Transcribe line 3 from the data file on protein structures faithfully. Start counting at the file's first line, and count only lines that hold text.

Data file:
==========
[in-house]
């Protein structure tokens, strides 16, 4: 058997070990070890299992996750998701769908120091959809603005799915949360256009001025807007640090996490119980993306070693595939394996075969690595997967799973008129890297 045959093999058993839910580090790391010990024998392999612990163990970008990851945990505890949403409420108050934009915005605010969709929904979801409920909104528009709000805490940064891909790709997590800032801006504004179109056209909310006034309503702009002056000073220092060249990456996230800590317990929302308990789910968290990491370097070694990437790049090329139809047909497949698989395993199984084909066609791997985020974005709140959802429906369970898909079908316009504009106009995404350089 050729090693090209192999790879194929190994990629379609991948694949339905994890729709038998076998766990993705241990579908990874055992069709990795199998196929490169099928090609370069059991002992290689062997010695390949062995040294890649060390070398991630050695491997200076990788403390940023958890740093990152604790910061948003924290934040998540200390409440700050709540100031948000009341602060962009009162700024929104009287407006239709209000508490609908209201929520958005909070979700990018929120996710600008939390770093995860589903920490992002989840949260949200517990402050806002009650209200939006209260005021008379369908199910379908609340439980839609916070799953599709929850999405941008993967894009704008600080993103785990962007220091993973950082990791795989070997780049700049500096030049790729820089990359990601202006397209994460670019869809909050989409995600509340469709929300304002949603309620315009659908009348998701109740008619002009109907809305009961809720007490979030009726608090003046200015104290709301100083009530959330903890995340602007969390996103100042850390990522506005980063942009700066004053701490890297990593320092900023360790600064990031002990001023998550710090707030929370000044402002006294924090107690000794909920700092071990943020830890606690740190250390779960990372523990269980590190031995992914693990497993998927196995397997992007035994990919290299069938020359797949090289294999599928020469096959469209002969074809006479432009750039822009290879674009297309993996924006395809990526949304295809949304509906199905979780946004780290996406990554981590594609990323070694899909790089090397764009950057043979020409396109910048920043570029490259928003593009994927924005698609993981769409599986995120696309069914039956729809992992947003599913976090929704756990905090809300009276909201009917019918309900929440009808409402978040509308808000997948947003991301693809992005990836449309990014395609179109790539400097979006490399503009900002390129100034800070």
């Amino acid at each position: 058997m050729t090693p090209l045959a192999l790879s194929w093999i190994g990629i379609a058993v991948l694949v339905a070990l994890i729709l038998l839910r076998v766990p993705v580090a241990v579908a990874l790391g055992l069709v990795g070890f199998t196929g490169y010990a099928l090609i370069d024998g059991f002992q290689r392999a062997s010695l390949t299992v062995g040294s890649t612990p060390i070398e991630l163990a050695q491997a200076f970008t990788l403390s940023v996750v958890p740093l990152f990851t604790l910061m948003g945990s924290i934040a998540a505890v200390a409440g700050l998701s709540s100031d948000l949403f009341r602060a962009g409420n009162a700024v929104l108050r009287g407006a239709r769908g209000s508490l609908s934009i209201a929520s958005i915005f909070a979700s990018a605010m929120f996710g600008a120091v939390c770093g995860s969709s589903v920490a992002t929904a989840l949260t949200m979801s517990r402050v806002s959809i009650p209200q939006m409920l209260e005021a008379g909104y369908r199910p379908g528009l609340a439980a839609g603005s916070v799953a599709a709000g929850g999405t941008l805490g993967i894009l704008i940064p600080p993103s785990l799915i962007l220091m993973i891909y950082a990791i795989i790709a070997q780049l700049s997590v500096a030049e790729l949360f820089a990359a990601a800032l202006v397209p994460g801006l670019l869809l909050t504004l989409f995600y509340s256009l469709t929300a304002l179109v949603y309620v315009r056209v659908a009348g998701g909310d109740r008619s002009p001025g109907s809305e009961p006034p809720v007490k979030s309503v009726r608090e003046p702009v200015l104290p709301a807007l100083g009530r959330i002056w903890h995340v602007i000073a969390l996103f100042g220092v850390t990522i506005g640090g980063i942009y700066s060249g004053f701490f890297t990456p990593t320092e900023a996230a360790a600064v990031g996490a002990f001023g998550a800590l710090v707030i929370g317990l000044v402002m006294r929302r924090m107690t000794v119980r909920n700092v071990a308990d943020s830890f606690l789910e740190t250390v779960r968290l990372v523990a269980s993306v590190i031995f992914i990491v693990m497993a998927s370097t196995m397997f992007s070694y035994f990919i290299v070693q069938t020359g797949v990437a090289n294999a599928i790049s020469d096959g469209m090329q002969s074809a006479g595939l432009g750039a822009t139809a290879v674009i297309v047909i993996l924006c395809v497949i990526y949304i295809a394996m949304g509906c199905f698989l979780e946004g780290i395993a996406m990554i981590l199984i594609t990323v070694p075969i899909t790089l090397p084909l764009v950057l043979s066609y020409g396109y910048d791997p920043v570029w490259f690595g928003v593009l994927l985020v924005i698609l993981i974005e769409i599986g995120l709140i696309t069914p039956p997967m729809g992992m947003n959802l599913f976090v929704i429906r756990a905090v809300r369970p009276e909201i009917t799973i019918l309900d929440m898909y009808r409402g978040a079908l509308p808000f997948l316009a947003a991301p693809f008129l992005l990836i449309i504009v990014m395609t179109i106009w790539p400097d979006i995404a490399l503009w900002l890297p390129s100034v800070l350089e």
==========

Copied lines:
């Amino acid at each position: 058997m050729t090693p090209l045959a192999l790879s194929w093999i190994g990629i379609a058993v991948l694949v339905a070990l994890i729709l038998l839910r076998v766990p993705v580090a241990v579908a990874l790391g055992l069709v990795g070890f199998t196929g490169y010990a099928l090609i370069d024998g059991f002992q290689r392999a062997s010695l390949t299992v062995g040294s890649t612990p060390i070398e991630l163990a050695q491997a200076f970008t990788l403390s940023v996750v958890p740093l990152f990851t604790l910061m948003g945990s924290i934040a998540a505890v200390a409440g700050l998701s709540s100031d948000l949403f009341r602060a962009g409420n009162a700024v929104l108050r009287g407006a239709r769908g209000s508490l609908s934009i209201a929520s958005i915005f909070a979700s990018a605010m929120f996710g600008a120091v939390c770093g995860s969709s589903v920490a992002t929904a989840l949260t949200m979801s517990r402050v806002s959809i009650p209200q939006m409920l209260e005021a008379g909104y369908r199910p379908g528009l609340a439980a839609g603005s916070v799953a599709a709000g929850g999405t941008l805490g993967i894009l704008i940064p600080p993103s785990l799915i962007l220091m993973i891909y950082a990791i795989i790709a070997q780049l700049s997590v500096a030049e790729l949360f820089a990359a990601a800032l202006v397209p994460g801006l670019l869809l909050t504004l989409f995600y509340s256009l469709t929300a304002l179109v949603y309620v315009r056209v659908a009348g998701g909310d109740r008619s002009p001025g109907s809305e009961p006034p809720v007490k979030s309503v009726r608090e003046p702009v200015l104290p709301a807007l100083g009530r959330i002056w903890h995340v602007i000073a969390l996103f100042g220092v850390t990522i506005g640090g980063i942009y700066s060249g004053f701490f890297t990456p990593t320092e900023a996230a360790a600064v990031g996490a002990f001023g998550a800590l710090v707030i929370g317990l000044v402002m006294r929302r924090m107690t000794v119980r909920n700092v071990a308990d943020s830890f606690l789910e740190t250390v779960r968290l990372v523990a269980s993306v590190i031995f992914i990491v693990m497993a998927s370097t196995m397997f992007s070694y035994f990919i290299v070693q069938t020359g797949v990437a090289n294999a599928i790049s020469d096959g469209m090329q002969s074809a006479g595939l432009g750039a822009t139809a290879v674009i297309v047909i993996l924006c395809v497949i990526y949304i295809a394996m949304g509906c199905f698989l979780e946004g780290i395993a996406m990554i981590l199984i594609t990323v070694p075969i899909t790089l090397p084909l764009v950057l043979s066609y020409g396109y910048d791997p920043v570029w490259f690595g928003v593009l994927l985020v924005i698609l993981i974005e769409i599986g995120l709140i696309t069914p039956p997967m729809g992992m947003n959802l599913f976090v929704i429906r756990a905090v809300r369970p009276e909201i009917t799973i019918l309900d929440m898909y009808r409402g978040a079908l509308p808000f997948l316009a947003a991301p693809f008129l992005l990836i449309i504009v990014m395609t179109i106009w790539p400097d979006i995404a490399l503009w900002l890297p390129s100034v800070l350089e």